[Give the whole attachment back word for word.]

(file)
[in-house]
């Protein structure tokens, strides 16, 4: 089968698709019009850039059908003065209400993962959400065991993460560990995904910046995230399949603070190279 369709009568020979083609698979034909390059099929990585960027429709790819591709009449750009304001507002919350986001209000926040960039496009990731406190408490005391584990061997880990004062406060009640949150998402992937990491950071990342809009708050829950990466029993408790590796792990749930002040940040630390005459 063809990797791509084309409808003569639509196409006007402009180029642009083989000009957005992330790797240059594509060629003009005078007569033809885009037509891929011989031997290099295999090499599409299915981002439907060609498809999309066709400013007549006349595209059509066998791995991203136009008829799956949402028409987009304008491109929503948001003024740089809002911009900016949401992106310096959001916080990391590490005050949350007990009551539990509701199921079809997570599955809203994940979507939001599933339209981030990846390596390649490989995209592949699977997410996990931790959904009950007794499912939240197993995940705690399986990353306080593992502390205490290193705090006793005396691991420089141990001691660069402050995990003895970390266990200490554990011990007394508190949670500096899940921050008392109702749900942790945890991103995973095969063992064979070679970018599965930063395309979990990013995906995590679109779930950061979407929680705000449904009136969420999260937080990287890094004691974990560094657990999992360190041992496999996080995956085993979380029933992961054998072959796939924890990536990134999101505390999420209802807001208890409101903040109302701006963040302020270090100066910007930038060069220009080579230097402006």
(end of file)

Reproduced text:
[in-house]
């Protein structure tokens, strides 16, 4: 089968698709019009850039059908003065209400993962959400065991993460560990995904910046995230399949603070190279 369709009568020979083609698979034909390059099929990585960027429709790819591709009449750009304001507002919350986001209000926040960039496009990731406190408490005391584990061997880990004062406060009640949150998402992937990491950071990342809009708050829950990466029993408790590796792990749930002040940040630390005459 063809990797791509084309409808003569639509196409006007402009180029642009083989000009957005992330790797240059594509060629003009005078007569033809885009037509891929011989031997290099295999090499599409299915981002439907060609498809999309066709400013007549006349595209059509066998791995991203136009008829799956949402028409987009304008491109929503948001003024740089809002911009900016949401992106310096959001916080990391590490005050949350007990009551539990509701199921079809997570599955809203994940979507939001599933339209981030990846390596390649490989995209592949699977997410996990931790959904009950007794499912939240197993995940705690399986990353306080593992502390205490290193705090006793005396691991420089141990001691660069402050995990003895970390266990200490554990011990007394508190949670500096899940921050008392109702749900942790945890991103995973095969063992064979070679970018599965930063395309979990990013995906995590679109779930950061979407929680705000449904009136969420999260937080990287890094004691974990560094657990999992360190041992496999996080995956085993979380029933992961054998072959796939924890990536990134999101505390999420209802807001208890409101903040109302701006963040302020270090100066910007930038060069220009080579230097402006």